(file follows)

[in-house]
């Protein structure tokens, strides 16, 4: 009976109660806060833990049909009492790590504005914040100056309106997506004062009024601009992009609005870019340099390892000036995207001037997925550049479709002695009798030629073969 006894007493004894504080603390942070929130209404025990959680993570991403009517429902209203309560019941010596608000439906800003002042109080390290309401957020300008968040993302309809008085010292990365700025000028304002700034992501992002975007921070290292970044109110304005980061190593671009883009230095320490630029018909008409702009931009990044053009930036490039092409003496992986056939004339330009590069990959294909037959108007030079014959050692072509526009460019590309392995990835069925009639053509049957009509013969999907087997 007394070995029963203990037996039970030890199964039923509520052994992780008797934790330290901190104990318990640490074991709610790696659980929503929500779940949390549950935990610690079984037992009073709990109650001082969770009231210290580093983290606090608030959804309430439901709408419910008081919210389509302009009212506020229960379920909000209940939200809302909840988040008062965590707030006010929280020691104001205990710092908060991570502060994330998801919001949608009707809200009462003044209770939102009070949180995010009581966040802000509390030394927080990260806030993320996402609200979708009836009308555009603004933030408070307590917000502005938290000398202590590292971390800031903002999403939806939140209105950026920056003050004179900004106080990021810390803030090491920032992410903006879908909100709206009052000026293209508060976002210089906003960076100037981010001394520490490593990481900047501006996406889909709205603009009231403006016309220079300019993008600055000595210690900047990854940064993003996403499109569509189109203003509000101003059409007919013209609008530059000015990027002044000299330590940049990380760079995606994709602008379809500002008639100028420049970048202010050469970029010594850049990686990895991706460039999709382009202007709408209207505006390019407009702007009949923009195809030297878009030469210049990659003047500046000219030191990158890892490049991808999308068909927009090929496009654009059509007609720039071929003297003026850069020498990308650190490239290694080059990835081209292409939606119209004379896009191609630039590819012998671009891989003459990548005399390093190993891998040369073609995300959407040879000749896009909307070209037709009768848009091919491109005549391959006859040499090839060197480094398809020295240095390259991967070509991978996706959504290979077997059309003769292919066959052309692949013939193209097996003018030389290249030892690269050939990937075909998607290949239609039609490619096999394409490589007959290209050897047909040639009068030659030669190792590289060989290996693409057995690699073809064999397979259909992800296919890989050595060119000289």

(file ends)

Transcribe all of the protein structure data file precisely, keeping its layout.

[in-house]
């Protein structure tokens, strides 16, 4: 009976109660806060833990049909009492790590504005914040100056309106997506004062009024601009992009609005870019340099390892000036995207001037997925550049479709002695009798030629073969 006894007493004894504080603390942070929130209404025990959680993570991403009517429902209203309560019941010596608000439906800003002042109080390290309401957020300008968040993302309809008085010292990365700025000028304002700034992501992002975007921070290292970044109110304005980061190593671009883009230095320490630029018909008409702009931009990044053009930036490039092409003496992986056939004339330009590069990959294909037959108007030079014959050692072509526009460019590309392995990835069925009639053509049957009509013969999907087997 007394070995029963203990037996039970030890199964039923509520052994992780008797934790330290901190104990318990640490074991709610790696659980929503929500779940949390549950935990610690079984037992009073709990109650001082969770009231210290580093983290606090608030959804309430439901709408419910008081919210389509302009009212506020229960379920909000209940939200809302909840988040008062965590707030006010929280020691104001205990710092908060991570502060994330998801919001949608009707809200009462003044209770939102009070949180995010009581966040802000509390030394927080990260806030993320996402609200979708009836009308555009603004933030408070307590917000502005938290000398202590590292971390800031903002999403939806939140209105950026920056003050004179900004106080990021810390803030090491920032992410903006879908909100709206009052000026293209508060976002210089906003960076100037981010001394520490490593990481900047501006996406889909709205603009009231403006016309220079300019993008600055000595210690900047990854940064993003996403499109569509189109203003509000101003059409007919013209609008530059000015990027002044000299330590940049990380760079995606994709602008379809500002008639100028420049970048202010050469970029010594850049990686990895991706460039999709382009202007709408209207505006390019407009702007009949923009195809030297878009030469210049990659003047500046000219030191990158890892490049991808999308068909927009090929496009654009059509007609720039071929003297003026850069020498990308650190490239290694080059990835081209292409939606119209004379896009191609630039590819012998671009891989003459990548005399390093190993891998040369073609995300959407040879000749896009909307070209037709009768848009091919491109005549391959006859040499090839060197480094398809020295240095390259991967070509991978996706959504290979077997059309003769292919066959052309692949013939193209097996003018030389290249030892690269050939990937075909998607290949239609039609490619096999394409490589007959290209050897047909040639009068030659030669190792590289060989290996693409057995690699073809064999397979259909992800296919890989050595060119000289």